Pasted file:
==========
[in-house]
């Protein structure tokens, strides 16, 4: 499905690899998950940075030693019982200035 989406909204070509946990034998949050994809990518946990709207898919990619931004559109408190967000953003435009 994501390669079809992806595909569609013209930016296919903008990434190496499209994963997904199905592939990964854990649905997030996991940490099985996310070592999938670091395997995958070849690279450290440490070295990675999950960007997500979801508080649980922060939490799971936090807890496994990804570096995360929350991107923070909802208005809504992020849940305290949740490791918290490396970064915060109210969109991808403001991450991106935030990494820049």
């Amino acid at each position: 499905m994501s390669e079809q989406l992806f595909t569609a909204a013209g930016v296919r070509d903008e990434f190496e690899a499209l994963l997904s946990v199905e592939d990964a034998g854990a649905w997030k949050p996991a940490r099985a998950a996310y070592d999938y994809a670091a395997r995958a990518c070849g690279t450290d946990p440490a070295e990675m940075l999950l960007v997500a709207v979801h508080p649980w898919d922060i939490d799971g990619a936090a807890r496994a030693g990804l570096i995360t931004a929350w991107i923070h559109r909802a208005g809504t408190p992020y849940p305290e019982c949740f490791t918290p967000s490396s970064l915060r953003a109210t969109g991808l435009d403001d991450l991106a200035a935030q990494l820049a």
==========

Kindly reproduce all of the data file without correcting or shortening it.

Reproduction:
[in-house]
């Protein structure tokens, strides 16, 4: 499905690899998950940075030693019982200035 989406909204070509946990034998949050994809990518946990709207898919990619931004559109408190967000953003435009 994501390669079809992806595909569609013209930016296919903008990434190496499209994963997904199905592939990964854990649905997030996991940490099985996310070592999938670091395997995958070849690279450290440490070295990675999950960007997500979801508080649980922060939490799971936090807890496994990804570096995360929350991107923070909802208005809504992020849940305290949740490791918290490396970064915060109210969109991808403001991450991106935030990494820049």
């Amino acid at each position: 499905m994501s390669e079809q989406l992806f595909t569609a909204a013209g930016v296919r070509d903008e990434f190496e690899a499209l994963l997904s946990v199905e592939d990964a034998g854990a649905w997030k949050p996991a940490r099985a998950a996310y070592d999938y994809a670091a395997r995958a990518c070849g690279t450290d946990p440490a070295e990675m940075l999950l960007v997500a709207v979801h508080p649980w898919d922060i939490d799971g990619a936090a807890r496994a030693g990804l570096i995360t931004a929350w991107i923070h559109r909802a208005g809504t408190p992020y849940p305290e019982c949740f490791t918290p967000s490396s970064l915060r953003a109210t969109g991808l435009d403001d991450l991106a200035a935030q990494l820049a």